South Carolina Signs Memorandum of Understanding with CMS - Becoming the Eighth State to Adopt Medicare-Medicaid Dual Eligibles Initiative
The National Council on Medicaid Home Care – a NAHC Affiliate – Issues In-Depth Issue Brief on the South Carolina Program
November 21, 2013 10:59 AM
On October 25, 2013, the Centers for Medicare and Medicaid Services (CMS) and the South Carolina Department of Health and Human Services (SCDHHS) signed a Memorandum of Understanding (MOU) establishing the Medicare-Medicaid Alignment Initiative (MMAI) in South Carolina (the Demonstration). South Carolina is now the eighth state to implement the MMAI, after Massachusetts, Washington, Ohio, Illinois, California, Virginia, and New York.
Fifteen other states have active proposals submitted to CMS. The MMAI is a joint federal and state project that seeks to improve care and reduce costs associated with beneficiaries eligible for both Medicare and Medicaid, or “dual eligibles.” Minnesota has signed a dual eligibles demonstration independent of the MMAI.
In South Carolina, the Demonstration is called the Health Connections Prime program. It functions to enroll dual eligibles into managed care plans called Coordinated and Integrated Care Organizations (CICOs), and provide long-term care services and supports (LTSS). Starting no earlier than July 1, 2014, the Demonstration will eventually coordinate care to approximately 54,000 dual eligibles and encompass all counties of the state.
The MOU and its appendices “are not intended to create contractual or other legal rights between the parties,” so details will be provided in future three way contracts between CMS, SCDHHS, and the CICOs.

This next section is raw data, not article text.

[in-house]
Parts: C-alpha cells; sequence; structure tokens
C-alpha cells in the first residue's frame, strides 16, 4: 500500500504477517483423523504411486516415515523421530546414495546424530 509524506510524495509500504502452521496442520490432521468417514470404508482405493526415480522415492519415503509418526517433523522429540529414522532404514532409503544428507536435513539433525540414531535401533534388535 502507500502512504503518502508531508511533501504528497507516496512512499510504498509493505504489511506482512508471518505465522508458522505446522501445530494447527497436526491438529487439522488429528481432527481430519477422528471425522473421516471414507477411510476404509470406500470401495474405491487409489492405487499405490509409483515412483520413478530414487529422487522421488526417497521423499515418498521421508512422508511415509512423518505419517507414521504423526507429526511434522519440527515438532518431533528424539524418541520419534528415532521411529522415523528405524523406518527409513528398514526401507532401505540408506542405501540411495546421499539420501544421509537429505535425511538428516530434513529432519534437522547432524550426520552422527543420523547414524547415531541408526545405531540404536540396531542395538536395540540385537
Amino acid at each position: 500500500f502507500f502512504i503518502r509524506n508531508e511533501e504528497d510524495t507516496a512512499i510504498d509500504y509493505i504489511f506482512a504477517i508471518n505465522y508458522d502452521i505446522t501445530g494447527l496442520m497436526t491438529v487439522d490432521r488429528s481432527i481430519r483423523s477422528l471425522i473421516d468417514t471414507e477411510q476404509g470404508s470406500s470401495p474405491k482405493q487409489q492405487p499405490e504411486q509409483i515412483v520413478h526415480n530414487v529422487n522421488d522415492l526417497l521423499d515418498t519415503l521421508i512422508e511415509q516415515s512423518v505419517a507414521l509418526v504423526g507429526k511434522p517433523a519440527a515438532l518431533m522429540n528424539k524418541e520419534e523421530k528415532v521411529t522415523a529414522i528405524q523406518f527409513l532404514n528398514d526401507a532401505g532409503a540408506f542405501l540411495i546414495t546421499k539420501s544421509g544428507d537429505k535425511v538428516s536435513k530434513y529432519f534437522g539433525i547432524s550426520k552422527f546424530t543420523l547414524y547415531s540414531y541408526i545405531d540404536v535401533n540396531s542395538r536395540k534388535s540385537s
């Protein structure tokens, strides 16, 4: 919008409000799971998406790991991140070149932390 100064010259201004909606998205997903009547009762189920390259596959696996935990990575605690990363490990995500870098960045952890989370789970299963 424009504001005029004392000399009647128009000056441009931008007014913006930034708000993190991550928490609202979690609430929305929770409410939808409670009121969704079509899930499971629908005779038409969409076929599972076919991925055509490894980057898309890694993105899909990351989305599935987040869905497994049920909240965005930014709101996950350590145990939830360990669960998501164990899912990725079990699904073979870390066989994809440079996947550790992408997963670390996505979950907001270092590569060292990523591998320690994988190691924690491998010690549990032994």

Overview of the Demonstration
The Demonstration will begin no earlier than July 1, 2014, and continue until December 31, 2017. South Carolina has opted for a capitation model, where CMS, SCDHHS, and the CICOs enter into three-way contracts in which each plan receives a prospective blended Medicare/Medicaid payment to provide coordinated and comprehensive care. SCDHHS will provide the CICOs the Medicaid component of the rate, while CMS will provide payments for Medicare Parts A, B, and D. CICOs may subcontract services.
Key objectives for the Demonstration include independent living and self-direction to foster improved quality of care and care transitions, fewer health disparities, reduced costs to CMS and SCDHHS, and the end of cost-shifting between Medicare and Medicaid. The Demonstration also creates a great opportunity for home care as it prioritizes re-balancing of care towards community-based systems and away from the institutional setting, in a “phased transition of roles and responsibilities of home and community based service (HCBS) [from the state] to the CICOs.” This phased transition will be discussed further below.
The Demonstration will focus on shifting LTSS from the institutional setting to a home and community-based setting. Specifically, CICOs must give Participants benefits “in a care setting appropriate to [their] needs, with a preference for the home and the community…in the least restrictive and most integrated home and community setting, and in accordance with the Enrollee’s wishes and Individualized Care Plan.”
To view the National Council on Medicaid Home Care’s full Issue Brief, please click here.